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Movie Review: 'Liyana' is part documentary, part animation & pure magic

This award-winning animation-documentary hybrid follows five Swazi orphans as they create a powerful fictional tale that mirrors their own real-life traumas

21 July 2017 - 12:26 By SHELLEY SEID
Liyana, the brave, strong character dreamed up by the Swazi orphans, was brought to life by animator Shofela Coker.
Liyana, the brave, strong character dreamed up by the Swazi orphans, was brought to life by animator Shofela Coker.
Image: Intaba Creative

Liyana received this year’s Best Documentary Award at the Los Angeles Film Festival which is a little ironic. The World Fiction Award might have been more apt for a movie that uses storytelling to enthrall an audience, revealing just how powerful the medium can be.

Then again, the part documentary, part animated story is difficult to classify.

It had its South African premier at the 38th Durban International Film Festival last Saturday, where it is one of just nine films chosen to compete for Best Feature Film Award.

At the core of Liyana are five young orphans who live in a home in the Kingdom of Swaziland. Through story-telling workshops led by Durban-based writer and renowned storyteller Gcina Mhlope, they create a fictional character, a girl their age who they name Liyana.

We the audience watch as the children create their character, a brave, strong child who lives in a modest thatch hut, who is beaten by her drunken father, loses both parents to Aids, and eventually sets out to rescue her younger twin brothers who have been kidnapped by robbers.

Much of the poignancy of the movie is in witnessing the process of Mhlope gently coaxing a story from the children that mirrors the traumas they have been through in their short lives. Swaziland has the highest HIV prevalence in the world - just under 29% of the adult population is HIV positive.

But this is not a movie about Aids; there are no victims in this movie, only the brave and the bold. Whether it be the real-life children climbing trees to scoff ripe mangos or the fictional Liyana crossing a crocodile-infested river with her companion the bull, the parallel narratives demonstrate nothing other than abiding courage and eternal hope.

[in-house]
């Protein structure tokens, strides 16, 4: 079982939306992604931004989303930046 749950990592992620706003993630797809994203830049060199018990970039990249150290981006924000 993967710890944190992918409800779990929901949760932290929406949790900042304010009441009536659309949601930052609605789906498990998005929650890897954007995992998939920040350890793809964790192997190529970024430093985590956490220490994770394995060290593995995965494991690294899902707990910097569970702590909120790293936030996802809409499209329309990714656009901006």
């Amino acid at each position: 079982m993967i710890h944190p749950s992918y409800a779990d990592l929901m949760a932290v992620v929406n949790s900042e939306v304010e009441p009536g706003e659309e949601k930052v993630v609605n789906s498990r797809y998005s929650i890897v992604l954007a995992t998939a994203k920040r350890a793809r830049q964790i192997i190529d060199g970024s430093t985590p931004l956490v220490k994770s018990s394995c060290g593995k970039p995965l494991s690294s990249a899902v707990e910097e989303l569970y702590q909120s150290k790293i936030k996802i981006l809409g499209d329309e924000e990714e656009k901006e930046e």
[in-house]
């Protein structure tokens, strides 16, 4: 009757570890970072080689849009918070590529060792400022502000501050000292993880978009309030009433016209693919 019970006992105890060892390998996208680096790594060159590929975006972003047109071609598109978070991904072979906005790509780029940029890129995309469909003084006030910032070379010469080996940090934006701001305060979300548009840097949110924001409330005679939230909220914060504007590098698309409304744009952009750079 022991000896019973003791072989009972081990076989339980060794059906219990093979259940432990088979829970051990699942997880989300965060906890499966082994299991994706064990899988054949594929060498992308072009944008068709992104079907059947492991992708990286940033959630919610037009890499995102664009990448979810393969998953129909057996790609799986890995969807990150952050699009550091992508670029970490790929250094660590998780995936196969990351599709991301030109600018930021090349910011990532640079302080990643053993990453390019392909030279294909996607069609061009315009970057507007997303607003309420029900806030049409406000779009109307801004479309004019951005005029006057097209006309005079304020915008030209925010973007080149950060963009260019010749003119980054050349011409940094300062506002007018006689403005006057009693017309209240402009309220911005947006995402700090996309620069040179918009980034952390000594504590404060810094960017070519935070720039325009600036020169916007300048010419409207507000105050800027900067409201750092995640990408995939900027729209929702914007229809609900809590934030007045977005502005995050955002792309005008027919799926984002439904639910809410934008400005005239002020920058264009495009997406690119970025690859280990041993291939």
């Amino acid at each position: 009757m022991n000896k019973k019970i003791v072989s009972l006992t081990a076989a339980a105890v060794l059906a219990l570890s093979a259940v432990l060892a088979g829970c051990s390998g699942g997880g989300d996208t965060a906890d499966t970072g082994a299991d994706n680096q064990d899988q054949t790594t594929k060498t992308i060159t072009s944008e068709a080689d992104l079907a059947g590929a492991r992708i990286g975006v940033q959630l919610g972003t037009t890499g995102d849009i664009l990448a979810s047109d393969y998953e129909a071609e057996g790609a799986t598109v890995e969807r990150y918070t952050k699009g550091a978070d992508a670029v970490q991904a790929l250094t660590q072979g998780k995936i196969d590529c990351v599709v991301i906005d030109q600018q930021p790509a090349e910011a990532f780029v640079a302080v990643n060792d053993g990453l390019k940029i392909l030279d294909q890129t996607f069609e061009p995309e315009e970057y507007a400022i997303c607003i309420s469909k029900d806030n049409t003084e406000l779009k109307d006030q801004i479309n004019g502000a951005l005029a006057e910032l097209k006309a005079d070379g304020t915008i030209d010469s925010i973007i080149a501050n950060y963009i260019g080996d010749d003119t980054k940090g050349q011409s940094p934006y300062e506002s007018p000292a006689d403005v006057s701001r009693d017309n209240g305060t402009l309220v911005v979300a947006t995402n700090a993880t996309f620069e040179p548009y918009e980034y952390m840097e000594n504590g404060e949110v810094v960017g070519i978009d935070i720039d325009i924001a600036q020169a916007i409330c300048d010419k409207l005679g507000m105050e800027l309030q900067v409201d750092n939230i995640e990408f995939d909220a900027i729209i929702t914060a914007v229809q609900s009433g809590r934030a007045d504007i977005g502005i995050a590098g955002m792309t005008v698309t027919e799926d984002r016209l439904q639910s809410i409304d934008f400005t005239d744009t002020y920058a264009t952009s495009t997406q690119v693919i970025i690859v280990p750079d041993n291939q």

The film moves between the lives of the children and the animated story of Liyana, evocatively illustrated by animator Shofela Coker. The idea, he says was to create a “breathing painting”.

“Early on, we decided that limited animation was part of the key to maintaining the film’s tone,” he said. “We found that this minimal movement served to activate the viewer’s imagination.”

The “we” he refers to are the co-directors/producers, husband and wife team Amanda and Aaron Kopp. Aaron, who grew up in Swaziland, has known the children for years.

“The children come from difficult circumstances and are such interesting and complicated characters. We knew we wanted to make a film about them but it was very important to us to make something that they could be proud of.”

He and Amanda spent years researching creative therapies, storytelling techniques and traditional Swazi folktales.

“We eventually decided to use a fictional character because it would allow the children to express themselves freely without feeling vulnerable.

" We hoped this would help them to share their ideas, but on their terms, not ours [and that] the children would just get lost in their imaginations and take us all on a journey.

“The decision to approach the story in this way, combining fiction and documentary, evolved slowly, bit by bit, over time.”

What has emerged is a narrative that is entrancing, uplifting and often very funny.

Liyana is a unique piece of movie making produced by gifted storytellers who have taken great delight in creating a fantastical story filled with peril, monsters and outlandish challenges.

The inclusion of what is for the children routine and everyday - swimming in the river, herding cows, losing out on the biggest plate of food – has a profound impact when that routine includes taking antiretroviral medication before bedtime, or undergoing an HIV test.

But again, this is not a movie about suffering, nor is there any sense of doom and gloom.

“Those experiences have shaped them,” says Aaron, “but who they are now is so much more than just the sum of their trauma.”

Gcina Mhlope and the now grown-up storytellers who dreamed up Liyana as children.
Gcina Mhlope and the now grown-up storytellers who dreamed up Liyana as children.
Image: Intaba Creative

It has been eight years since the filming of the storytelling workshops. The children are now young adults and were present at the opening of the Durban International Film Festival and onstage after the screening.

When asked by a member of the audience what they thought of the film, Phumlani – all the children are only identified by their first names – said: “We are very proud. We feel like heroes.”

• The final screening of 'Liyana' at the Durban International Film Festival takes place on Sunday,  July 23 at 4.30pm, at Ster Kinekor Musgrave.